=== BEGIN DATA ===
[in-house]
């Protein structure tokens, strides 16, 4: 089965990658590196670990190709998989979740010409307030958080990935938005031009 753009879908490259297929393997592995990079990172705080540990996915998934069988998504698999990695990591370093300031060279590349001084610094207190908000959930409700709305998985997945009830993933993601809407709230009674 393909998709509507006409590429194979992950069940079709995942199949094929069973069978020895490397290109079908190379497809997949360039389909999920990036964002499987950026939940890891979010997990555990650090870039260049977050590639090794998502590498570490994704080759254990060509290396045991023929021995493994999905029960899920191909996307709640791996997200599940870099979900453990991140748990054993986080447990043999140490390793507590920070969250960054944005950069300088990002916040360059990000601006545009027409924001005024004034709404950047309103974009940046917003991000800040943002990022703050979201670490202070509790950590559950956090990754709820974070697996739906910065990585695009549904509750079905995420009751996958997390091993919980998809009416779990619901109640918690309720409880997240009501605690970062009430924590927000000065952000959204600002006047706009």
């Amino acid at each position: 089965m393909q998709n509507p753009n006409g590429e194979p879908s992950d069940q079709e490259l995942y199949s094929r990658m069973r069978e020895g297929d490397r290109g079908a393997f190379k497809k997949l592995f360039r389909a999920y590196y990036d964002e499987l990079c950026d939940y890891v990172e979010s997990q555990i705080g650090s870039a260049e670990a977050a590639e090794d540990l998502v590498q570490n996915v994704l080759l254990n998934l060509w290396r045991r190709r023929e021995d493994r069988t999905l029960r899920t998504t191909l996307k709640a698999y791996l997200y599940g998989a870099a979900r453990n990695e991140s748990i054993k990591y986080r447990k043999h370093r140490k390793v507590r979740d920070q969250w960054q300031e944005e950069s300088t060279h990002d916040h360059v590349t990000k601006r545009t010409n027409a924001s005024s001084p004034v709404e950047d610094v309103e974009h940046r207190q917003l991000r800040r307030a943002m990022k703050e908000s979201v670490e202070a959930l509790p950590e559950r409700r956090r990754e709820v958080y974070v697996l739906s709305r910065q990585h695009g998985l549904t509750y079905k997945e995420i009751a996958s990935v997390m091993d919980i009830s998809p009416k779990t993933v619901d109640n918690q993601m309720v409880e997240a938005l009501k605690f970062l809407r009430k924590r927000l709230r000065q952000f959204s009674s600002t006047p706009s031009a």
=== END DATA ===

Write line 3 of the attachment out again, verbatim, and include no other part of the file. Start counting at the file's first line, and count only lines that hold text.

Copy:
């Amino acid at each position: 089965m393909q998709n509507p753009n006409g590429e194979p879908s992950d069940q079709e490259l995942y199949s094929r990658m069973r069978e020895g297929d490397r290109g079908a393997f190379k497809k997949l592995f360039r389909a999920y590196y990036d964002e499987l990079c950026d939940y890891v990172e979010s997990q555990i705080g650090s870039a260049e670990a977050a590639e090794d540990l998502v590498q570490n996915v994704l080759l254990n998934l060509w290396r045991r190709r023929e021995d493994r069988t999905l029960r899920t998504t191909l996307k709640a698999y791996l997200y599940g998989a870099a979900r453990n990695e991140s748990i054993k990591y986080r447990k043999h370093r140490k390793v507590r979740d920070q969250w960054q300031e944005e950069s300088t060279h990002d916040h360059v590349t990000k601006r545009t010409n027409a924001s005024s001084p004034v709404e950047d610094v309103e974009h940046r207190q917003l991000r800040r307030a943002m990022k703050e908000s979201v670490e202070a959930l509790p950590e559950r409700r956090r990754e709820v958080y974070v697996l739906s709305r910065q990585h695009g998985l549904t509750y079905k997945e995420i009751a996958s990935v997390m091993d919980i009830s998809p009416k779990t993933v619901d109640n918690q993601m309720v409880e997240a938005l009501k605690f970062l809407r009430k924590r927000l709230r000065q952000f959204s009674s600002t006047p706009s031009a």